Direct the letter to the appropriate person using his or her formal name.
Rather than “To HR Dept.” or “Dear Sir”, it’s always best to use the title and name of the employer or the person receiving resumes. Sometimes there is simply not enough information given, but if at all possible, make an effort to find out the name and title of the hiring manager or employer. Never, ever use emoticons or smiley faces in your greeting or anywhere else in a cover letter. They are simply unprofessional.
Be respectful and formal with the greeting.
If the cover letter is being sent to Dr. Jack Silverman, never begin the greeting with “To Jack,” or “Hi Jack,” or any other title than “Dr. Silverman”.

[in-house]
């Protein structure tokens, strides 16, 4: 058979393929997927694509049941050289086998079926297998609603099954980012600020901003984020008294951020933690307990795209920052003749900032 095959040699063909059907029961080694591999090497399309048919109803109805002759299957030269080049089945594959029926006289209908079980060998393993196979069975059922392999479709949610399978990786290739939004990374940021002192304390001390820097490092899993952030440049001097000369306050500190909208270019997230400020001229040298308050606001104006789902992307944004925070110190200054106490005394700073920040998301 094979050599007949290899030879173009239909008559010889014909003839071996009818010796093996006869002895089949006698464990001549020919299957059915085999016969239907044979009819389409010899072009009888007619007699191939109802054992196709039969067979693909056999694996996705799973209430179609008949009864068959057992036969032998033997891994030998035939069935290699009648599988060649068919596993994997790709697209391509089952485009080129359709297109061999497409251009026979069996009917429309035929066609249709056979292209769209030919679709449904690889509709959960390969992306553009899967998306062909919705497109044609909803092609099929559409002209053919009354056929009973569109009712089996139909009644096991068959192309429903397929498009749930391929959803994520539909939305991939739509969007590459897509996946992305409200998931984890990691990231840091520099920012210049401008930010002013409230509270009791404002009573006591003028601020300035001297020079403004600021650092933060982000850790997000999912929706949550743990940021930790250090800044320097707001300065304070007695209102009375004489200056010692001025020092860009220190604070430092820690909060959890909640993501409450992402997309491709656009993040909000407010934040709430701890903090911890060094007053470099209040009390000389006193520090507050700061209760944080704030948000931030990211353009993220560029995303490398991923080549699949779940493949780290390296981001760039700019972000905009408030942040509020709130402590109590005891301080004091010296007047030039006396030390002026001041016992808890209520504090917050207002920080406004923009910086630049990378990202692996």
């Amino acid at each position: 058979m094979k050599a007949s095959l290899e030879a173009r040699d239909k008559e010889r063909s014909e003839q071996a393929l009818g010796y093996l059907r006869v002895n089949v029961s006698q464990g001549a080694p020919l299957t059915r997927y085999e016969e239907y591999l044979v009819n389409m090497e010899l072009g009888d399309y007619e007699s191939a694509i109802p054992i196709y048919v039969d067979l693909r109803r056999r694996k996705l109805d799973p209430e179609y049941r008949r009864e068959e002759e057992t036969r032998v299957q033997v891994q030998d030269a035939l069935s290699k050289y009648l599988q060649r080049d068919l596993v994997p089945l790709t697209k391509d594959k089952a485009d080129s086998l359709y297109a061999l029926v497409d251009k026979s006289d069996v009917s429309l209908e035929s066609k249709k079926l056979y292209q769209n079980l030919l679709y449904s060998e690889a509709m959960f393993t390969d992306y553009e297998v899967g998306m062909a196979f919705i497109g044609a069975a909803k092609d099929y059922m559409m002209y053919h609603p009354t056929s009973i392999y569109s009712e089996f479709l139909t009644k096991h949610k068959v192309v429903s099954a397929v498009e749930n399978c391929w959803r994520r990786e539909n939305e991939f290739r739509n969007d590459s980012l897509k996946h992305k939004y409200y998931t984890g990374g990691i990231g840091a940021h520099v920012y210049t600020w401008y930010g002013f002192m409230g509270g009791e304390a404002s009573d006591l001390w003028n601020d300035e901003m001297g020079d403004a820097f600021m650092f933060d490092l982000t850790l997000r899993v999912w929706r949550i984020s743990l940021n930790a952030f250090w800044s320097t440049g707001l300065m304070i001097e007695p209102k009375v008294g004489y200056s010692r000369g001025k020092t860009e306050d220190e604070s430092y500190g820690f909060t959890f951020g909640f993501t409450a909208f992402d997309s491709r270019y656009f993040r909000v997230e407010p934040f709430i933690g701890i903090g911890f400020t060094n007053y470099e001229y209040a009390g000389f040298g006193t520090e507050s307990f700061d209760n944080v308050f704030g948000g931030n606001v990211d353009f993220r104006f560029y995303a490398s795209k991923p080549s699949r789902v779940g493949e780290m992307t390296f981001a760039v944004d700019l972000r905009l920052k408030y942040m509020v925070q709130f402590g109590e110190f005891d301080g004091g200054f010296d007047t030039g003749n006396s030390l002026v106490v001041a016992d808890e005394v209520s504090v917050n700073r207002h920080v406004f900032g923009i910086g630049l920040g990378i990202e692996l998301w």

Include your name, date and email at the top left.
It is the first bit of text on the page, and proper formatting for a cover letter. Each item could be on its own line. Small details like this may seem superfluous, but they can do more than what you’d expect for a good first impression.
Tell the employer why you are sending your resume.
This goes beyond simply stating that you are interested in the position. Express the kind of position you hope to gain, whether full-time employment, an internship, part-time work, and so on. Do not assume the employer knows what position is being applied for. It’s a good idea to also mention where or how you heard about the position.
Explain why you want to work for a given employer or company.
This may be about a co-worker’s recommendation, a good reputation or work environment, treatment of employees, company values and ethics, or any other characteristics that attract you as an applicant to a particular employer.